Sugar-Laden Fruit Can Be Part of a Healthy Diet, Research Shows

Disclaimer: Results are not guaranteed*** and may vary from person to person***.

Sugar-Laden Fruit and Healthy DietSugar-laden fruit—it’s the devil, right? Or can some sources of it actually be less or more harmful than others? If so, how is that even possible?

I’m sure by now that you’ve heard of all the harm sugar can do. Over the past two or three years, it’s become public enemy number one.

If you’ve got a sweet tooth, this causes some real problems. And it can cause you some real problems even if you don’t.

Sugar-Laden Fruit or Sugar-Laden Disaster?

Every time you indulge in a candy, some cake, a cookie, or a chocolate bar or take a sip of soda, you know you’re getting a big-time serving of sugar. But you’re also getting huge helpings of the stuff every time you bite into a piece of white bread, some crackers, or other refined carbohydrate foods. You’re taking in sugar when you drink fruit juice and take a bite of fruit, too. Sugar is virtually unavoidable unless you’re eating just meat all the time…which I don’t advise.

So what makes, say, the sugar in soda different from that of an apple? After all, you’ll get the same 40 grams of sugar from eating four apples as you will from a 24-ounce soda.

Fruit Is the Way to Go! Sugar-Laden Fruit Can Be Healthy

When you eat a piece of fruit—and I’m talking the whole fruit: skin and all—you’re getting natural sugars that are consumed in the company of fiber. Fiber slows down the absorption of sugar, preventing blood sugar spikes, insulin spikes, and the metabolic factors that contribute to conditions like metabolic syndrome and type 2 diabetes.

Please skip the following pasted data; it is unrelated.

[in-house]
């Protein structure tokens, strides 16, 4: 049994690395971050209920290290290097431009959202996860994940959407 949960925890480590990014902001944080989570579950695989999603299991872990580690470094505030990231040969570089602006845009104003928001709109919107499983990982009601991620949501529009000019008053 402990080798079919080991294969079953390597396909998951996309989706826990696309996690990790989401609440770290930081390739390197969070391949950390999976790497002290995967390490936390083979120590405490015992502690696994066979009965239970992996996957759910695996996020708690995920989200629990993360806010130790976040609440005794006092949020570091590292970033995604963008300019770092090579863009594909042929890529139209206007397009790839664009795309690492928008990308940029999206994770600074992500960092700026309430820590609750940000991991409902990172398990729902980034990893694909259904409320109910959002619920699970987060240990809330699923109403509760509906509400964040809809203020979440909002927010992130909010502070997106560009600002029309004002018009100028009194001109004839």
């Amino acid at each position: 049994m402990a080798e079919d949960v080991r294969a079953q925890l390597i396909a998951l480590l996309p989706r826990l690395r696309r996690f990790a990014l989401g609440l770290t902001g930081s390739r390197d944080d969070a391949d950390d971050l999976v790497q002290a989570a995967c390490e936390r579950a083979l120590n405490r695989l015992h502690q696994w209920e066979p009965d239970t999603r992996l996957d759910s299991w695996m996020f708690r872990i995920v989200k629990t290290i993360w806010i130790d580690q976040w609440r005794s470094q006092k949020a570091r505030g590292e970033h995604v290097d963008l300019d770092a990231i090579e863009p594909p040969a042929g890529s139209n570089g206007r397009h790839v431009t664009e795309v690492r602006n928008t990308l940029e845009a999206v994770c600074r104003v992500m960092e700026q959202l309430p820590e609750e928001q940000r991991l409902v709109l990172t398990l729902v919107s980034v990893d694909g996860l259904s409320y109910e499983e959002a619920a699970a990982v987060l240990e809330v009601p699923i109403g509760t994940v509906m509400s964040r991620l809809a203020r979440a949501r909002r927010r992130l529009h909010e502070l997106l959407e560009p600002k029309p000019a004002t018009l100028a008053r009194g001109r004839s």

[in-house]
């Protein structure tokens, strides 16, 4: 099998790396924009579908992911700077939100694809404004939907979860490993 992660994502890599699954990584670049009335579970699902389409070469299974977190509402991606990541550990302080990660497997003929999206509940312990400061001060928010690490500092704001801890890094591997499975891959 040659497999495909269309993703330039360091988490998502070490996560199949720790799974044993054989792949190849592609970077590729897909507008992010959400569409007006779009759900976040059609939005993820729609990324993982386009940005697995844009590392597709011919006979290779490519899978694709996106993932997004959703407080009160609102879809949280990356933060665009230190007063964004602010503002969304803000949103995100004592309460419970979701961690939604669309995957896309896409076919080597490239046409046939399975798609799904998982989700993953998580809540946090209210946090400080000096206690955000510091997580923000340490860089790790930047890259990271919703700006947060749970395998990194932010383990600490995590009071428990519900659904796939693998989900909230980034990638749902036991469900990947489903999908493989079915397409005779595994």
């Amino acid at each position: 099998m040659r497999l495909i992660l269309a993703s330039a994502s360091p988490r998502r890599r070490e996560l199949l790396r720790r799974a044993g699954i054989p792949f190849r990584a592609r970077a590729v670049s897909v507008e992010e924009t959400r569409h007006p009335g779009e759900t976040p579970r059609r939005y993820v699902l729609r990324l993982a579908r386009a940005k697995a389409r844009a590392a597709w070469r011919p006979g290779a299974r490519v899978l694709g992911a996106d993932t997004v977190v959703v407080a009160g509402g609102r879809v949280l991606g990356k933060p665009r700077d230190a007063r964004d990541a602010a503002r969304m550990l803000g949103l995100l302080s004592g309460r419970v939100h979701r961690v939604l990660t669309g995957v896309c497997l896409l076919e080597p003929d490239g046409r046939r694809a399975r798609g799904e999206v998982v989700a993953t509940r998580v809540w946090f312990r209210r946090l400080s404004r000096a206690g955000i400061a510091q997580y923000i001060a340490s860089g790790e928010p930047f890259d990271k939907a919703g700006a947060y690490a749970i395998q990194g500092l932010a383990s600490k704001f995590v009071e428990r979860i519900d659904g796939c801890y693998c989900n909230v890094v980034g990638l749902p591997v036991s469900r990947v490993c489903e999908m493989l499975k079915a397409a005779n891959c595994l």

But adding a scoop of psyllium fiber or downing a shot of “Metamucil” after a soda or chocolate bar won’t have the same impact. It’s also why fruit juices and fruit smoothies aren’t healthy, either.

You see, the sugar in fruit is effectively insulated within fiber scaffolding in the cells. When consumed together as a whole, it takes your digestive system longer to break these cells down. When consumed as separate parts, sugars are absorbed instantly, causing blood sugar and insulin spikes.

When your blood sugar level rises, your pancreas secretes insulin, a hormone responsible for transmitting blood sugar, or glucose, into your cells and muscles as a source of energy. Once those stores are filled, it’s stockpiled in the liver or fat cells.

When sugar is consumed without the presence of fiber, it’s absorbed quickly and insulin responds. Absorption is even faster when sugar’s consumed as a liquid in the form of soda, fruit juice, or a fruit smoothie. Because these items along with refined grains like white bread and rice are a regular part of the diet, blood sugar surges and insulin spikes happen regularly, which can lead to insulin insensitivity. This is when metabolic syndrome and type 2 diabetes tend to show up.

So even though apples, pears, and countless other fruits are sweet sources of sugar, the way they are “packaged,” and therefore absorbed, makes all the difference in the world when it comes to your health.

This all means that there are no excuses: fruit is the way to go

Source for Today’s Article:
Egan, S., “Making the Case for Eating Fruit,” New York Times web site, July 31, 2013;